Jack Luskin, the owner of an appliance chain that agreed this month to a $290,000 out-of-court settlement of a consumer protection suit, told state prosecutors in June that Maryland Attorney General Stephen H. Sachs prosecuted his company after Luskin refused to make an illegal contribution to Sachs' first campaign for attorney general seven years ago, according to a published report.
The allegations, included in a sworn, pretrial deposition Luskin made before the Howard County Circuit Court, came to light yesterday in a published account in The Baltimore News American. The depositions were not made part of the public record because the case was settled before it came to trial.
Sachs vigorously denied Luskin's allegations yesterday, calling them "ugly" and "sleazy."
The four-year-old consumer protection suit, settled Oct. 3, charged that the Howard-based Luskin's chain violated the Maryland Consumer Protection Act and the state's False Advertising Act by selling used items as new and indulging in bait-and-switch practices by advertising items that were not available for sale.
Luskin's officials denied the charges but agreed to sign the consent decree, which requires the 18-store chain to pay $40,000 of the attorney general's prosecution costs and $250,000 into a Consumer Protection Education Fund operated by Sachs' office.
In the depositions quoted in the published report, Luskin said that Sachs and his campaign's finance chairman Calman Zamoiski Jr. approached him in 1978 and requested a campaign contribution in excess of the $1,000 maximum contribution allowed by state law.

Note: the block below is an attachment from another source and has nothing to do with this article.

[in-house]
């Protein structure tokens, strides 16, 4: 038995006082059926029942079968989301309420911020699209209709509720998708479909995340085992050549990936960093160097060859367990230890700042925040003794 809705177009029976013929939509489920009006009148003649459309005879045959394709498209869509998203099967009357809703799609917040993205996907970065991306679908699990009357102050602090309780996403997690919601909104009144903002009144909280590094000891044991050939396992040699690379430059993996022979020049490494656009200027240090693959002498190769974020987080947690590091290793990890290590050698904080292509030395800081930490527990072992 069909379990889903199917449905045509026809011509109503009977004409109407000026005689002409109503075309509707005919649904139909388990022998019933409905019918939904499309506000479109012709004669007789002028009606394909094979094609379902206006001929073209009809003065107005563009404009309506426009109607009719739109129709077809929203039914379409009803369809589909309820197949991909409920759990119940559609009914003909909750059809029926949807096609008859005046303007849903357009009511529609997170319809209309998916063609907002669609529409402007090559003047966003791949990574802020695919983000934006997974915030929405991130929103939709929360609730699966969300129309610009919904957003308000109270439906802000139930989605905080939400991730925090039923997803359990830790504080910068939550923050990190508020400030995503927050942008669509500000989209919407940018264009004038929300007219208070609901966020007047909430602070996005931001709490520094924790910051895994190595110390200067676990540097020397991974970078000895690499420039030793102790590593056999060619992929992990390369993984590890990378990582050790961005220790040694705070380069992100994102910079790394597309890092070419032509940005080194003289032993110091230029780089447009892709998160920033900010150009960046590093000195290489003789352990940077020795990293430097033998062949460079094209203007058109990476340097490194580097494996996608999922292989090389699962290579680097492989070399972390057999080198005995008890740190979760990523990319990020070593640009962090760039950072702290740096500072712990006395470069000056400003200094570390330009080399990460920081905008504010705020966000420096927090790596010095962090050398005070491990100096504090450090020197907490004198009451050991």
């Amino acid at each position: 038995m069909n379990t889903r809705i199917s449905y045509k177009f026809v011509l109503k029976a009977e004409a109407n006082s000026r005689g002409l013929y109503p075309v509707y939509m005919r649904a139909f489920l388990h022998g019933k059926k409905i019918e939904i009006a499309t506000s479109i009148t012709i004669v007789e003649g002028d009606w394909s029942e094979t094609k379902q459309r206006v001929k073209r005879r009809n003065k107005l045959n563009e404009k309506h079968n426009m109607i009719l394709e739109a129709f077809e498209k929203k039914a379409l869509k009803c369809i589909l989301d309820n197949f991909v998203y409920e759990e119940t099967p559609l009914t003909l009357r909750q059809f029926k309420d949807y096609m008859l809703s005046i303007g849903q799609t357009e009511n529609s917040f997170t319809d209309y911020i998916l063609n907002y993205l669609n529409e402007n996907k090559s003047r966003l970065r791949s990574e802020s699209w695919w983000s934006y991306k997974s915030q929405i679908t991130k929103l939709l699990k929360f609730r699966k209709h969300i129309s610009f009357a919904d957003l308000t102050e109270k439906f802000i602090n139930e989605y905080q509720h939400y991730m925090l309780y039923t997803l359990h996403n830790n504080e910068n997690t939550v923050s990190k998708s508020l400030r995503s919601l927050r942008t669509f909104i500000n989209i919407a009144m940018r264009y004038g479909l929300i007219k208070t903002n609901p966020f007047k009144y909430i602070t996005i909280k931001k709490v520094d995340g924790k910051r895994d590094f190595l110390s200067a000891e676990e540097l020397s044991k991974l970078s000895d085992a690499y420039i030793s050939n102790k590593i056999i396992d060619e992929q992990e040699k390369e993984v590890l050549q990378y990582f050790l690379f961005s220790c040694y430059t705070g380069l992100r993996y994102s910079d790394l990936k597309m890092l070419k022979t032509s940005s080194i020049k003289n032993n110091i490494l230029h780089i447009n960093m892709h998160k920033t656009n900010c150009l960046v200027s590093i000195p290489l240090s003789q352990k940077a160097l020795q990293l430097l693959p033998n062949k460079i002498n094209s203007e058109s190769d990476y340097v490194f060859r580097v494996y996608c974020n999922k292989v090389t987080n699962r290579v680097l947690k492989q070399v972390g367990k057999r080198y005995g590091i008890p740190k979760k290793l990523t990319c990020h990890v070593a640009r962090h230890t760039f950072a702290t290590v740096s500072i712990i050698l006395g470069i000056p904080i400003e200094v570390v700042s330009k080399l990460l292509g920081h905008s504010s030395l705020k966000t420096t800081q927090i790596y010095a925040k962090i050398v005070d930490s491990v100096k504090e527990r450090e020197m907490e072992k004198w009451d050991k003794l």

"They reacted rather unfavorably and suggested that that was easy to overcome," Luskin is quoted as saying. "I could simply create other financial commitments in the name of some of our executives, perhaps, and in the names of my children and my wife to overcome that. I indicated I would not be party to such a thing."
Luskin said that Zamoiski then suggested that Luskin might like "to have a friend in the attorney general's office."
Luskin's allegations are false, said Sachs, who acknowledged that he had asked the chain store owner for a contribution. "Nobody in my presence has ever suggested an illegal campaign contribution or anything of the kind. It is just absolute fabrication." Sachs said that Luskin made a $500 contribution to his campaign that year.
Sachs said that Luskin's charges were "an attempt on Luskin's part to extort a favorable settlement, to capitalize on my perceived vulnerability as a candidate for governor." Sachs has announced his plans to seek the governor's seat next year.
Luskin, a Baltimore resident, was out of the country yesterday and could not be reached for comment. His attorney, Arnold Weiner, said through a spokesman that by signing the consent decree, Luskin had agreed to let his complaints about Sachs' handling of his case drop.
"Both of the parties agreed to settle this case without any resolution of their conflicting charges," Weiner said. "Both parties are obviously satisfied with the settlement, and as far as I am concerned, the matter is nothing more than history."